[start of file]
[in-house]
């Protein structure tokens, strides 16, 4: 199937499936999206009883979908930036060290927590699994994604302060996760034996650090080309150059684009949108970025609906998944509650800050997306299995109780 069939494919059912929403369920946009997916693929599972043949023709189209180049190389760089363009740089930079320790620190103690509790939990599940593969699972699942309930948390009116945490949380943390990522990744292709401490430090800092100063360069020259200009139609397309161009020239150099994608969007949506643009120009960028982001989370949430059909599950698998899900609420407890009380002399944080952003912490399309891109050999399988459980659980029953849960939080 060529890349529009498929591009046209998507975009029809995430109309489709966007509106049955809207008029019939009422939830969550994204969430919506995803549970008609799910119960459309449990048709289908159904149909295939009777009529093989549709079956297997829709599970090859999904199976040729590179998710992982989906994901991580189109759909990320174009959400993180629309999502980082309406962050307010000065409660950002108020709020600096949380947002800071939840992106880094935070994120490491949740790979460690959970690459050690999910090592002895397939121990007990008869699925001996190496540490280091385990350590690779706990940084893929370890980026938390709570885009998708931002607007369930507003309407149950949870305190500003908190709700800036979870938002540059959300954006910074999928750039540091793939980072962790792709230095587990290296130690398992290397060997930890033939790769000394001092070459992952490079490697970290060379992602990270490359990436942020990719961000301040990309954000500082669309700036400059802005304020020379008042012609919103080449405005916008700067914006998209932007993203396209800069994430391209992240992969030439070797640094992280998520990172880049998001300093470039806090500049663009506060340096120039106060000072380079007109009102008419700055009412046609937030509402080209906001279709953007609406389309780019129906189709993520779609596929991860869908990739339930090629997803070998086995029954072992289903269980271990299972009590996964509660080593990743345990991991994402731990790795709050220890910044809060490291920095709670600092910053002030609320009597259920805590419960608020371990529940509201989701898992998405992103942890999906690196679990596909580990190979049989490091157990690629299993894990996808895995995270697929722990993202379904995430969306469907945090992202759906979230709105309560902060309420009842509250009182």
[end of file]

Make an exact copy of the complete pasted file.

[in-house]
């Protein structure tokens, strides 16, 4: 199937499936999206009883979908930036060290927590699994994604302060996760034996650090080309150059684009949108970025609906998944509650800050997306299995109780 069939494919059912929403369920946009997916693929599972043949023709189209180049190389760089363009740089930079320790620190103690509790939990599940593969699972699942309930948390009116945490949380943390990522990744292709401490430090800092100063360069020259200009139609397309161009020239150099994608969007949506643009120009960028982001989370949430059909599950698998899900609420407890009380002399944080952003912490399309891109050999399988459980659980029953849960939080 060529890349529009498929591009046209998507975009029809995430109309489709966007509106049955809207008029019939009422939830969550994204969430919506995803549970008609799910119960459309449990048709289908159904149909295939009777009529093989549709079956297997829709599970090859999904199976040729590179998710992982989906994901991580189109759909990320174009959400993180629309999502980082309406962050307010000065409660950002108020709020600096949380947002800071939840992106880094935070994120490491949740790979460690959970690459050690999910090592002895397939121990007990008869699925001996190496540490280091385990350590690779706990940084893929370890980026938390709570885009998708931002607007369930507003309407149950949870305190500003908190709700800036979870938002540059959300954006910074999928750039540091793939980072962790792709230095587990290296130690398992290397060997930890033939790769000394001092070459992952490079490697970290060379992602990270490359990436942020990719961000301040990309954000500082669309700036400059802005304020020379008042012609919103080449405005916008700067914006998209932007993203396209800069994430391209992240992969030439070797640094992280998520990172880049998001300093470039806090500049663009506060340096120039106060000072380079007109009102008419700055009412046609937030509402080209906001279709953007609406389309780019129906189709993520779609596929991860869908990739339930090629997803070998086995029954072992289903269980271990299972009590996964509660080593990743345990991991994402731990790795709050220890910044809060490291920095709670600092910053002030609320009597259920805590419960608020371990529940509201989701898992998405992103942890999906690196679990596909580990190979049989490091157990690629299993894990996808895995995270697929722990993202379904995430969306469907945090992202759906979230709105309560902060309420009842509250009182």